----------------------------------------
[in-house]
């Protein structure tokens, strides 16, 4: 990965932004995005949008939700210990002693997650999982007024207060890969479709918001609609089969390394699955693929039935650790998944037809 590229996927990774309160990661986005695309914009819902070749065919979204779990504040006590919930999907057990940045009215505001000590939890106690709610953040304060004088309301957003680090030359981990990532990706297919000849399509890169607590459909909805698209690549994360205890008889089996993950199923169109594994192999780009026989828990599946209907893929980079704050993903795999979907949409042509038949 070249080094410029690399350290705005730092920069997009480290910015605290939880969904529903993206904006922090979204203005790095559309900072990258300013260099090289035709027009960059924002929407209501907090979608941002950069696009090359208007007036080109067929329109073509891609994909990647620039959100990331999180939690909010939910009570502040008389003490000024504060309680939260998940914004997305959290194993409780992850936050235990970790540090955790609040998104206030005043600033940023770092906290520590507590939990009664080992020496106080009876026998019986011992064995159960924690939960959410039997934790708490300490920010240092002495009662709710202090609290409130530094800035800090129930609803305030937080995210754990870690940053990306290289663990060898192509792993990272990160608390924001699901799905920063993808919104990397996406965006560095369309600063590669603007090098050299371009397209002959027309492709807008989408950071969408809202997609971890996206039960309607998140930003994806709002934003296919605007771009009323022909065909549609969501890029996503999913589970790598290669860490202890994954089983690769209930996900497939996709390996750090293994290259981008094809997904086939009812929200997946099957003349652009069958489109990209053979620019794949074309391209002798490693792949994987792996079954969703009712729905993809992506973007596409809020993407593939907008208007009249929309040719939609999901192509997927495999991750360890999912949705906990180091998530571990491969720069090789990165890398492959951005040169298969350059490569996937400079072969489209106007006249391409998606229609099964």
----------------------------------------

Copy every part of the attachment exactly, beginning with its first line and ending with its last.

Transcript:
[in-house]
């Protein structure tokens, strides 16, 4: 990965932004995005949008939700210990002693997650999982007024207060890969479709918001609609089969390394699955693929039935650790998944037809 590229996927990774309160990661986005695309914009819902070749065919979204779990504040006590919930999907057990940045009215505001000590939890106690709610953040304060004088309301957003680090030359981990990532990706297919000849399509890169607590459909909805698209690549994360205890008889089996993950199923169109594994192999780009026989828990599946209907893929980079704050993903795999979907949409042509038949 070249080094410029690399350290705005730092920069997009480290910015605290939880969904529903993206904006922090979204203005790095559309900072990258300013260099090289035709027009960059924002929407209501907090979608941002950069696009090359208007007036080109067929329109073509891609994909990647620039959100990331999180939690909010939910009570502040008389003490000024504060309680939260998940914004997305959290194993409780992850936050235990970790540090955790609040998104206030005043600033940023770092906290520590507590939990009664080992020496106080009876026998019986011992064995159960924690939960959410039997934790708490300490920010240092002495009662709710202090609290409130530094800035800090129930609803305030937080995210754990870690940053990306290289663990060898192509792993990272990160608390924001699901799905920063993808919104990397996406965006560095369309600063590669603007090098050299371009397209002959027309492709807008989408950071969408809202997609971890996206039960309607998140930003994806709002934003296919605007771009009323022909065909549609969501890029996503999913589970790598290669860490202890994954089983690769209930996900497939996709390996750090293994290259981008094809997904086939009812929200997946099957003349652009069958489109990209053979620019794949074309391209002798490693792949994987792996079954969703009712729905993809992506973007596409809020993407593939907008208007009249929309040719939609999901192509997927495999991750360890999912949705906990180091998530571990491969720069090789990165890398492959951005040169298969350059490569996937400079072969489209106007006249391409998606229609099964």